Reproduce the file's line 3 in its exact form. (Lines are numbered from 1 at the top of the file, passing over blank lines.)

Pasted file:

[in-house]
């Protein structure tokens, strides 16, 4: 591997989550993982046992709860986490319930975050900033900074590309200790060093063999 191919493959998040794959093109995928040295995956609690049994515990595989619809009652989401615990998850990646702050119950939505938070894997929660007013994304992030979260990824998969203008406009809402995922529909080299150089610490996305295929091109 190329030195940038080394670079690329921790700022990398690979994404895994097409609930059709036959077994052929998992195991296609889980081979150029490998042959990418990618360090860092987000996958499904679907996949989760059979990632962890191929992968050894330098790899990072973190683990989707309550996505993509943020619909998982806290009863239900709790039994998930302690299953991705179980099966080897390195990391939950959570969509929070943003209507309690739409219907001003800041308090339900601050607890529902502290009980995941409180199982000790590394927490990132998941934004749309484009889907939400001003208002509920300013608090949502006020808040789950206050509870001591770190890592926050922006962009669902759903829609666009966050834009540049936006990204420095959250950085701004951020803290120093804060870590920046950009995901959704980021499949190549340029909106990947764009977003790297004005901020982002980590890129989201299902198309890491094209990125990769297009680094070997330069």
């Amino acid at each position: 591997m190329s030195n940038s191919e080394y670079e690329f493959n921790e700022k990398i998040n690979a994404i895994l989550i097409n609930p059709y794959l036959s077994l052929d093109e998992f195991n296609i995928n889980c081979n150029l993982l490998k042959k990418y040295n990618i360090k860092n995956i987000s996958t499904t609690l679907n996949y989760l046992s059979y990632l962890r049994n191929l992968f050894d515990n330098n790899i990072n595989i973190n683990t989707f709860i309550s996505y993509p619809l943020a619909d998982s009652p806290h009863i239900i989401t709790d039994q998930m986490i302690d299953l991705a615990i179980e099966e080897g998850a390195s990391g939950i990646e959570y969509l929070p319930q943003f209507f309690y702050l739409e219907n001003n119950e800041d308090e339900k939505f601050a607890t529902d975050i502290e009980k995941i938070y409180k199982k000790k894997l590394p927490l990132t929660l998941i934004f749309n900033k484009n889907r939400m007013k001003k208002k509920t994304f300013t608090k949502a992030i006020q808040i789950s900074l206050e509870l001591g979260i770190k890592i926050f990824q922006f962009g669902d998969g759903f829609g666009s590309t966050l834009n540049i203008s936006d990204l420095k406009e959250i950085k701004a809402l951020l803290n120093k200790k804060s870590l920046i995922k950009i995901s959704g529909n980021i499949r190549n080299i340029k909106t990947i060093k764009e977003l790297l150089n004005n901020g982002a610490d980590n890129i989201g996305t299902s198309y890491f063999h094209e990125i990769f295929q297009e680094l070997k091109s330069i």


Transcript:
């Amino acid at each position: 591997m190329s030195n940038s191919e080394y670079e690329f493959n921790e700022k990398i998040n690979a994404i895994l989550i097409n609930p059709y794959l036959s077994l052929d093109e998992f195991n296609i995928n889980c081979n150029l993982l490998k042959k990418y040295n990618i360090k860092n995956i987000s996958t499904t609690l679907n996949y989760l046992s059979y990632l962890r049994n191929l992968f050894d515990n330098n790899i990072n595989i973190n683990t989707f709860i309550s996505y993509p619809l943020a619909d998982s009652p806290h009863i239900i989401t709790d039994q998930m986490i302690d299953l991705a615990i179980e099966e080897g998850a390195s990391g939950i990646e959570y969509l929070p319930q943003f209507f309690y702050l739409e219907n001003n119950e800041d308090e339900k939505f601050a607890t529902d975050i502290e009980k995941i938070y409180k199982k000790k894997l590394p927490l990132t929660l998941i934004f749309n900033k484009n889907r939400m007013k001003k208002k509920t994304f300013t608090k949502a992030i006020q808040i789950s900074l206050e509870l001591g979260i770190k890592i926050f990824q922006f962009g669902d998969g759903f829609g666009s590309t966050l834009n540049i203008s936006d990204l420095k406009e959250i950085k701004a809402l951020l803290n120093k200790k804060s870590l920046i995922k950009i995901s959704g529909n980021i499949r190549n080299i340029k909106t990947i060093k764009e977003l790297l150089n004005n901020g982002a610490d980590n890129i989201g996305t299902s198309y890491f063999h094209e990125i990769f295929q297009e680094l070997k091109s330069i």